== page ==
Product Reviews

Seal the Cracks

Patchlink Update 3.0 systematically keeps your network up to date.

Let’s face it—Windows has cracks. A lot of them apparently, based on the number of security warnings, updates and alerts that crop up every time an enterprising hacker finds and exploits a vulnerability.

Enter Patchlink Update 3.0. Patchlink Update requires Windows 2000 Server (with Service Pack 2), plus 512MB RAM and 20GB disk space. Software requirements include IIS Web Server and “...no other software application. Specifically, you must not have SQL Server or MSDE installed on the target system...” In addition, the system can’t be a primary domain controller. Once you’ve ensured that you meet all of these requirements and exceptions, installation proceeds smoothly.

PatchLink claims to be a targeted, systematic management framework to patch all computers on a network. The claim, while a bit grandiose, isn’t overly inflated. The application is a software-distribution product coupled with an inventory system and a subscription service that helps keep an organization’s systems patches up to date. Basically it does for NDS eDirectory and ADS what Windows Update does for the Windows desktop: It detects software product versions on all networked systems and provides the means to correct them.

It does this through a patent-pending Discovery Agent, which can effectively detect patch fingerprints across many different types of computers connected by nothing more than your existing Extranet. Whether you patch your systems by hand or use the Deployment Wizard to do it automatically, the Reports generated by Discovery Agent will always show you what is patched—and what isn’t.

Patchlink checks vendor Web sites every day for new releases, then notifies agents on your site if new software is available. You get notification via e-mail showing what’s available for which platforms. Update Agents are available for NetWare as well as Win2K, Windows NT, Windows 95/98/Me, Unix/Linux, and Java environments. The administrator can then roll out the fixes using a Web-based distribution system. The small native code footprint coupled with the ability to run without user intervention, provides a ready way for to distribute software across an enterprise.

The “packages” (Patchlink’s term) to be distributed can include patches, service packs, and even small administrative tasks—which can either come pre-built directly from the PatchLink Patch Archive Subscription or be developed expressly for your enterprise. Finally, the Update Agent communicates exclusively via Web protocols, even through a proxy server, if necessary. This means you won’t need to open additional holes in your firewall to update computers scattered around your company’s extranet. Patchlink can also update the PCs of mobile workers or at remote locations using nothing more than an Internet connection.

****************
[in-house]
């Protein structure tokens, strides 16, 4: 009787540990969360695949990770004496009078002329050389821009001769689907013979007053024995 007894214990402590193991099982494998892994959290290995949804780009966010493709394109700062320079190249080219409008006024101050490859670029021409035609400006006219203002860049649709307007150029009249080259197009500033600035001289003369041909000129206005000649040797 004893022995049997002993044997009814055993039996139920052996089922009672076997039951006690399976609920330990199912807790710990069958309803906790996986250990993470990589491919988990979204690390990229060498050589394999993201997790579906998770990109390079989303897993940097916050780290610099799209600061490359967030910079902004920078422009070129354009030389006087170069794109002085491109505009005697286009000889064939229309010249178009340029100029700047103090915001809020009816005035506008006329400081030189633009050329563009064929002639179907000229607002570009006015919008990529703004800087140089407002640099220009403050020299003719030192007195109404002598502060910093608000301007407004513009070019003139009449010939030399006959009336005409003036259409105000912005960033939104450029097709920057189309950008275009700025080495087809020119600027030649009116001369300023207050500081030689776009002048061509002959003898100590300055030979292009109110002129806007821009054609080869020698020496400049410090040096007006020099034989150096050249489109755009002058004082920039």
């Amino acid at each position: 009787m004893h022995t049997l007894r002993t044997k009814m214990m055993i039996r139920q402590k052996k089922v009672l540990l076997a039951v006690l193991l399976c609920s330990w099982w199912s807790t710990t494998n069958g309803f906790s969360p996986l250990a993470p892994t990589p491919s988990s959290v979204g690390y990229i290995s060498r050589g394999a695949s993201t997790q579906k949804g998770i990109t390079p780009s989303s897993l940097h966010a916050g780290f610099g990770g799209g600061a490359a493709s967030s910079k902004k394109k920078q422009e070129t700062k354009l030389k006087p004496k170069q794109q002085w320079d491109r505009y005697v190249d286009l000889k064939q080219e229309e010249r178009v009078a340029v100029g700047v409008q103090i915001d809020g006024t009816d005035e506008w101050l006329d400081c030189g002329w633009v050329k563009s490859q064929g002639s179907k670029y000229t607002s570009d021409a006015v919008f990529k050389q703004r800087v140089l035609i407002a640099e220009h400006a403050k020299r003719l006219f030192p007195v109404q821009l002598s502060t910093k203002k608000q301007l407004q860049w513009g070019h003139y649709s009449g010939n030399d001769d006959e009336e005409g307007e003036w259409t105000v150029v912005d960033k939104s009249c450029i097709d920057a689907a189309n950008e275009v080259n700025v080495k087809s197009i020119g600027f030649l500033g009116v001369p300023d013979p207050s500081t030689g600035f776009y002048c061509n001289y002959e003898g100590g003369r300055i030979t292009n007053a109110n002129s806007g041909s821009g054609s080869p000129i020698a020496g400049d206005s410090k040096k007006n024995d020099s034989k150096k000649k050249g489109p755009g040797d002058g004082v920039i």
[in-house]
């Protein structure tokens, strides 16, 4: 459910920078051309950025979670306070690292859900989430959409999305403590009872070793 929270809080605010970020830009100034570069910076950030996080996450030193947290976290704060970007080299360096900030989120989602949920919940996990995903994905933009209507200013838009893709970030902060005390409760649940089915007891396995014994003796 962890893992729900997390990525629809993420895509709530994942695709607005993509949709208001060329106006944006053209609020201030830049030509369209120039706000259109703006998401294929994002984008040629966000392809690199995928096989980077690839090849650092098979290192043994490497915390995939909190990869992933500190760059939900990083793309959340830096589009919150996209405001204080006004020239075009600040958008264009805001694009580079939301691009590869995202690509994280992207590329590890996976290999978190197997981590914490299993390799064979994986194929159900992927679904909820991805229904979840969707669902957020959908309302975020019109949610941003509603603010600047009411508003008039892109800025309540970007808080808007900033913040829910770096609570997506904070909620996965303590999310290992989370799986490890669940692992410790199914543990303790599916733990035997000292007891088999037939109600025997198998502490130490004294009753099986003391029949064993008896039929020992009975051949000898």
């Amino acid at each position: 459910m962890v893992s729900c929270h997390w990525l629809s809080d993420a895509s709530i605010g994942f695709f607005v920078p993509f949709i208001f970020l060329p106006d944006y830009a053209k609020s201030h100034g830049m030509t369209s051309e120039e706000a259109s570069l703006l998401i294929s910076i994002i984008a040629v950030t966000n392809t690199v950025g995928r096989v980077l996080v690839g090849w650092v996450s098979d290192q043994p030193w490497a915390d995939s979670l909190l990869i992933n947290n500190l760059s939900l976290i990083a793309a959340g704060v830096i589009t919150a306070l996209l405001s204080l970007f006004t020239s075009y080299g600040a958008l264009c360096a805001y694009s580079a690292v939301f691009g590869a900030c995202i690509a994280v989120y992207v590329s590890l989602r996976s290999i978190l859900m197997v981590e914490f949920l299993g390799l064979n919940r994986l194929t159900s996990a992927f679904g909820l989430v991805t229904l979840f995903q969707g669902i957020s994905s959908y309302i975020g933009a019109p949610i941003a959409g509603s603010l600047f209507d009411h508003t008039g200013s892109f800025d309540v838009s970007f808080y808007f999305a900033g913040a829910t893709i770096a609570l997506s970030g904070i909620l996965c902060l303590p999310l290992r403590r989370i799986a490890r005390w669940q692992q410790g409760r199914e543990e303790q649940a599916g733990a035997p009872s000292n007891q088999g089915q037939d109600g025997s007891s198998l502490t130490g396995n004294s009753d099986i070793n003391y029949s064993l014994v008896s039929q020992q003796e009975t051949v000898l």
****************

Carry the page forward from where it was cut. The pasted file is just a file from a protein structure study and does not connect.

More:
Version 3.0 is capable of fingerprinting the patches that exist on a particular computer and then advising an administrator on exactly what type of patch a machine has and what revisions it may need. The fingerprinting requires a good deal of planning and diligence in order to be done correctly. For example, in NT, if you have a service pack installed and you install another product, it may replace some of the files, meaning you’d have to reapply the service pack. PatchLink is supposed to catch all of these situations.

PatchLink also has the option to patch servers and workstations in parallel or sequentially. In parallel, it’ll patch all PCs at once; in sequential order, it will patch one and, if it’s successful, will continue to the next machine. If something were to go wrong, an admin would only have to deal with one down computer.

Patchlink.com notes that it’s imperative to test all patches before rolling them out and that they will only guarantee what the manufacturer says about the patch. Once a patch is tested, it can be sent automatically with a single click.

Patchlink Update 3.0 lived up to its promises in my testing and proved to be a solid, reliable product that should be a must where accurate patch-like activity is required or time savings are imperative. You should remember, however, that without careful monitoring on the administrator’s part, the program can’t succeed.

About the Author

David W. Tschanz, Ph.D., MCSE, is author of the recent "Exchange Server 2007 Infrastructure Design: A Service-Oriented Approach" (Wiley, 2008), as well as co-author of "Mastering Microsoft SQL Server 2005" (Sybex, 2006). Tschanz is a regular contributor to Redmond magazine and operates a small IT consulting firm specializing in business-oriented infrastructure development.

comments powered by Disqus

Redmond Tech Watch

Sign up for our newsletter.

I agree to this site's Privacy Policy.